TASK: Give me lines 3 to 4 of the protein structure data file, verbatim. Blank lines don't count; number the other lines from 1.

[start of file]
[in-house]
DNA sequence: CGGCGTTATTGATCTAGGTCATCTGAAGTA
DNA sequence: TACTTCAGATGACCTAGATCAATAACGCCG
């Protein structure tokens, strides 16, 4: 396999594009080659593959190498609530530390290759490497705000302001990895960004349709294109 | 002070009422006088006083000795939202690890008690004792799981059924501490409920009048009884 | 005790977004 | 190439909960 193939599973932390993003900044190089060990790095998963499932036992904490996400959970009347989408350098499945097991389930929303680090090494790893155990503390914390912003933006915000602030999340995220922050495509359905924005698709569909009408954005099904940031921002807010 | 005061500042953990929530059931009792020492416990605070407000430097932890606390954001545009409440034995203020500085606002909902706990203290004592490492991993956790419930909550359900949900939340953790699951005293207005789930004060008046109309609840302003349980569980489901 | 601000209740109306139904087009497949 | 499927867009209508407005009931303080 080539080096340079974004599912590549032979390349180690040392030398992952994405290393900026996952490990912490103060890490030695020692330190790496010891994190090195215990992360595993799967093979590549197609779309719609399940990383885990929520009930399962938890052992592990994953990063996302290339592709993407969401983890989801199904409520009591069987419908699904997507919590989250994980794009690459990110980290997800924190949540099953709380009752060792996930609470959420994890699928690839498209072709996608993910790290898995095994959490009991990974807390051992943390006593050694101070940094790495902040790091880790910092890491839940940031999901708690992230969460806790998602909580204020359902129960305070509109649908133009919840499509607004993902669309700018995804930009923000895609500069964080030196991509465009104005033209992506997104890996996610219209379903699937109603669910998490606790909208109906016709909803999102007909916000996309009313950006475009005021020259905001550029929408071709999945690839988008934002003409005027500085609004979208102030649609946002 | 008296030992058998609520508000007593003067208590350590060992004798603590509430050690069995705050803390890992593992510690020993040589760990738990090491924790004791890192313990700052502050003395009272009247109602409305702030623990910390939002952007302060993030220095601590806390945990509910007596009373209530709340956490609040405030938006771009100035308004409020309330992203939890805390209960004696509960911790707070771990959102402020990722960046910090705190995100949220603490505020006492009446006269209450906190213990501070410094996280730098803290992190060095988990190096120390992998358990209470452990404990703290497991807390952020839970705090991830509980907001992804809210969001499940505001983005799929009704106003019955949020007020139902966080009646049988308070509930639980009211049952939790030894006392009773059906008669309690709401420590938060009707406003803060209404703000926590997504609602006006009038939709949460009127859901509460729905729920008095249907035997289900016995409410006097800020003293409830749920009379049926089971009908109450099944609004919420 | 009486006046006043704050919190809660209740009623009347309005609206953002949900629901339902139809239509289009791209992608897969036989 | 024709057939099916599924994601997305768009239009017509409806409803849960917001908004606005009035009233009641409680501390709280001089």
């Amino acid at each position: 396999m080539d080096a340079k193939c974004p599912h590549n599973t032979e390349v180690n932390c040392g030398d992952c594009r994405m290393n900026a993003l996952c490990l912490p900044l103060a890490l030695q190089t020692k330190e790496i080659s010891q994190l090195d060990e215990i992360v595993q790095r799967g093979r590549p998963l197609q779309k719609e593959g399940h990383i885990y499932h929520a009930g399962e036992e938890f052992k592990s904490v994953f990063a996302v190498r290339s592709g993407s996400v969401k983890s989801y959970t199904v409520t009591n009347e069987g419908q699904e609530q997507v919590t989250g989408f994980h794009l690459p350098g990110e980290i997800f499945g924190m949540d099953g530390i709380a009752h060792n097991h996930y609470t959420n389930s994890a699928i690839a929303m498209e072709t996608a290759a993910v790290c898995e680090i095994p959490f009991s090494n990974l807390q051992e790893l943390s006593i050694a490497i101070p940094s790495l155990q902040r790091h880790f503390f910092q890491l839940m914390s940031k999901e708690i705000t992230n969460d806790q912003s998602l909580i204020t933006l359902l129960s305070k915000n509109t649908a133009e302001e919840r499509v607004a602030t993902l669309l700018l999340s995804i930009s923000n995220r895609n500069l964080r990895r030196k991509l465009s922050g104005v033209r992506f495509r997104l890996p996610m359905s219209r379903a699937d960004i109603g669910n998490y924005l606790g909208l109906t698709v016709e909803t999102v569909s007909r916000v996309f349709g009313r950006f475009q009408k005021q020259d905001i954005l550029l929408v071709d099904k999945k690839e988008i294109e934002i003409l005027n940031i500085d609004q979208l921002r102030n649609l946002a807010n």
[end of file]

DNA sequence: TACTTCAGATGACCTAGATCAATAACGCCG
């Protein structure tokens, strides 16, 4: 396999594009080659593959190498609530530390290759490497705000302001990895960004349709294109 | 002070009422006088006083000795939202690890008690004792799981059924501490409920009048009884 | 005790977004 | 190439909960 193939599973932390993003900044190089060990790095998963499932036992904490996400959970009347989408350098499945097991389930929303680090090494790893155990503390914390912003933006915000602030999340995220922050495509359905924005698709569909009408954005099904940031921002807010 | 005061500042953990929530059931009792020492416990605070407000430097932890606390954001545009409440034995203020500085606002909902706990203290004592490492991993956790419930909550359900949900939340953790699951005293207005789930004060008046109309609840302003349980569980489901 | 601000209740109306139904087009497949 | 499927867009209508407005009931303080 080539080096340079974004599912590549032979390349180690040392030398992952994405290393900026996952490990912490103060890490030695020692330190790496010891994190090195215990992360595993799967093979590549197609779309719609399940990383885990929520009930399962938890052992592990994953990063996302290339592709993407969401983890989801199904409520009591069987419908699904997507919590989250994980794009690459990110980290997800924190949540099953709380009752060792996930609470959420994890699928690839498209072709996608993910790290898995095994959490009991990974807390051992943390006593050694101070940094790495902040790091880790910092890491839940940031999901708690992230969460806790998602909580204020359902129960305070509109649908133009919840499509607004993902669309700018995804930009923000895609500069964080030196991509465009104005033209992506997104890996996610219209379903699937109603669910998490606790909208109906016709909803999102007909916000996309009313950006475009005021020259905001550029929408071709999945690839988008934002003409005027500085609004979208102030649609946002 | 008296030992058998609520508000007593003067208590350590060992004798603590509430050690069995705050803390890992593992510690020993040589760990738990090491924790004791890192313990700052502050003395009272009247109602409305702030623990910390939002952007302060993030220095601590806390945990509910007596009373209530709340956490609040405030938006771009100035308004409020309330992203939890805390209960004696509960911790707070771990959102402020990722960046910090705190995100949220603490505020006492009446006269209450906190213990501070410094996280730098803290992190060095988990190096120390992998358990209470452990404990703290497991807390952020839970705090991830509980907001992804809210969001499940505001983005799929009704106003019955949020007020139902966080009646049988308070509930639980009211049952939790030894006392009773059906008669309690709401420590938060009707406003803060209404703000926590997504609602006006009038939709949460009127859901509460729905729920008095249907035997289900016995409410006097800020003293409830749920009379049926089971009908109450099944609004919420 | 009486006046006043704050919190809660209740009623009347309005609206953002949900629901339902139809239509289009791209992608897969036989 | 024709057939099916599924994601997305768009239009017509409806409803849960917001908004606005009035009233009641409680501390709280001089």